Computer and storage clouds promise to supplement and ultimately replace today’s media factories, but for these implementations to be truly beneficial, the applications and solutions they deploy must be designed for the virtual environment and offer maximum flexibility and control.
Playout automation touches every area of a broadcast television or video service distribution facility, and a successful solution will need to keep pace with evolutions across the board. Control systems that accommodate the need for broadcasters to work across SDI and IP/VM environments provide operational benefits during this transition by isolating the operational staff from the underlying system architecture.
Whilst the first channels to migrate to IP delivery will be those that are highly scheduled and non-reactive, demands on the control system will inevitably increase as more playout is hosted in the cloud. Automation solutions which incorporate the ability to drive all channel variants including those with a high proportion of live content and late breaking events, or that optimise the number of channels a single operator can manage, are poised to offer the most complete solution.
The importance of media validation is thrown into even sharper focus as broadcasters move their content into virtual environments that may be at remote sites and have to rely on delivery across WAN. In such installations the operator needs to know that the output of each channel is secure, regardless of its geographical location.
Based on standard IT technology and hosted within a distributed architecture which is capable of being virtualised, Pebble Beach Systems’ flagship Marina automation lends itself to cloud-based systems for channel origination at the edge. Its highly intelligent user interface and flexible list manipulation deliver operational efficiencies. Irrespective of where the channels are hosted and regardless of the delivery platform, operators at a central location know whether content has been delivered and every event is safe and ready to play.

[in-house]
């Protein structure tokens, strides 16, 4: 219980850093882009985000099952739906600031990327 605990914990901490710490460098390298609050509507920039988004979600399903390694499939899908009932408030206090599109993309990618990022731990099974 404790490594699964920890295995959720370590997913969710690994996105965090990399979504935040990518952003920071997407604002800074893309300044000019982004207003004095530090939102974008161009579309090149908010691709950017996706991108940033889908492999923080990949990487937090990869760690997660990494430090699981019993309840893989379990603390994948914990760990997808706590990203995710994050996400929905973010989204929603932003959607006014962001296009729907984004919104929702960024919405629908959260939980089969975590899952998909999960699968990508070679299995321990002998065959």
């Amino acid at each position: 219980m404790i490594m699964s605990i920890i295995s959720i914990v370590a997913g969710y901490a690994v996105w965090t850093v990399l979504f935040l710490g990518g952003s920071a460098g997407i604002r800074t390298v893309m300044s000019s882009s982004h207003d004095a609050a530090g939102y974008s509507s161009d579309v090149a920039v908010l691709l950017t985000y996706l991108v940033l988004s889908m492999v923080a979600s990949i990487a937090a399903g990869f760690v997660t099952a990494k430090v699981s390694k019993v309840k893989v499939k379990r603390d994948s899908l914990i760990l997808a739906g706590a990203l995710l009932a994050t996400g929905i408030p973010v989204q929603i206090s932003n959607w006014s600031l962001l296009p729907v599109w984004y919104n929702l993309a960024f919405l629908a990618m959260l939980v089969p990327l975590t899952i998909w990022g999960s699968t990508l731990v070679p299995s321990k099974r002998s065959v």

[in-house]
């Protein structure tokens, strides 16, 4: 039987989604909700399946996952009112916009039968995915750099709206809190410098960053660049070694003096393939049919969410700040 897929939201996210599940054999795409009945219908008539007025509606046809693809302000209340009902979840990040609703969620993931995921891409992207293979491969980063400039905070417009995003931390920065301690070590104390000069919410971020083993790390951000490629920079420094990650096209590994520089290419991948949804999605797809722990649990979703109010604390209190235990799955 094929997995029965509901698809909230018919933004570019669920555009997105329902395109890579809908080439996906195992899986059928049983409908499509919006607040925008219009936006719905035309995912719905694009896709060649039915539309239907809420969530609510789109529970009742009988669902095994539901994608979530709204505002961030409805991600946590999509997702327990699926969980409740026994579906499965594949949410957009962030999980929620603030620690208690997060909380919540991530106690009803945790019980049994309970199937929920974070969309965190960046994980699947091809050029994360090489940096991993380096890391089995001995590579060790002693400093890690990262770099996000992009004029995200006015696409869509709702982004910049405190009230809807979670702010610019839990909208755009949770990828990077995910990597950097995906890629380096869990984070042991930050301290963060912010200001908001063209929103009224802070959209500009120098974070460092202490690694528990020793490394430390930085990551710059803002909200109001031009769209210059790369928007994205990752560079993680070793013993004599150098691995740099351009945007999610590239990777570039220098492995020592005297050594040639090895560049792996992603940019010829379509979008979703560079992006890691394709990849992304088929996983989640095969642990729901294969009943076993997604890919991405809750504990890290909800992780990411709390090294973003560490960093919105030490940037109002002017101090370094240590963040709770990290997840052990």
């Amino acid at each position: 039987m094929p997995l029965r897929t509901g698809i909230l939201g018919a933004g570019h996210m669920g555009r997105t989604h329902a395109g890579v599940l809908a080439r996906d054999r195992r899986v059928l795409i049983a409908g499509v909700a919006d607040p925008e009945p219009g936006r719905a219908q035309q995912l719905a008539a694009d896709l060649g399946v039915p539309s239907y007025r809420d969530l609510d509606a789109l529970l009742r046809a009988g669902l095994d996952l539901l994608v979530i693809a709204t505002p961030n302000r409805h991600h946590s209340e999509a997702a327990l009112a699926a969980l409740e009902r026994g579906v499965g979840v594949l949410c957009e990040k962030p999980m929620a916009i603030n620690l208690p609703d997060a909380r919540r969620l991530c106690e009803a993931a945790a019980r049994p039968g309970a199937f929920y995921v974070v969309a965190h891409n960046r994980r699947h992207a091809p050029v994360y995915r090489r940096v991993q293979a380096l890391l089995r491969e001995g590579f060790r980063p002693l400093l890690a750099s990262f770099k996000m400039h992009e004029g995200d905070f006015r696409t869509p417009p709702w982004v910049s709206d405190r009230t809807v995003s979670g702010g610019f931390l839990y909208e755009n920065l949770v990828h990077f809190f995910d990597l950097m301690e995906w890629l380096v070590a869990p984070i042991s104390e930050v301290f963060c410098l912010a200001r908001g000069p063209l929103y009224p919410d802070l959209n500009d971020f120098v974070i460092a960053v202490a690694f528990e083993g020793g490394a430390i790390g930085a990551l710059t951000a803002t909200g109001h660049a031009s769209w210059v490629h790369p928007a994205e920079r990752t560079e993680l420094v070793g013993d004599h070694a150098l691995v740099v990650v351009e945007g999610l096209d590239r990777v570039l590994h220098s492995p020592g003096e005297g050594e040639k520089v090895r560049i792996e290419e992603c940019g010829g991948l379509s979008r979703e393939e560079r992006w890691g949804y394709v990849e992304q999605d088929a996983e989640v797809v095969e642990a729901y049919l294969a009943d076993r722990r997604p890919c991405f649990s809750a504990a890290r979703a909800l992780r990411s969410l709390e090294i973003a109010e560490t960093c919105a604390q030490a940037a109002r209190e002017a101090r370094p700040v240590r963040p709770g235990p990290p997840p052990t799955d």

While broadcasters can now quickly and cost-effectively launch multiple IP channels, there is an inevitable growth in the volume of information that requires monitoring and processing. The challenge becomes how to manage multiple channels efficiently without a corresponding increase in the number of operators.
A simpler method of displaying potential problems has to be found. Our ‘Lighthouse’ monitoring by exception tool is designed to alert Marina operators by highlighting critical issues such as validation errors, timing anomalies or missing media alerts, allowing them to focus in priority sequence on upcoming problems. Lighthouse aggregates all lists within and across multiple systems, displaying a dashboard of the next problem on any channel, and enabling early intervention and resolution.
The tendency in the past has to been to introduce new technology as islands within a larger infrastructure, resulting in the heterogeneous systems we see in many facilities today. Virtualisation and abstraction offers a way forward to streamline and tackle this problem, but we cannot simply take legacy systems and re-host them within a virtual environment. Software and systems must be built from the ground-up to be fully distributed to be able to maximise the benefits of this technology.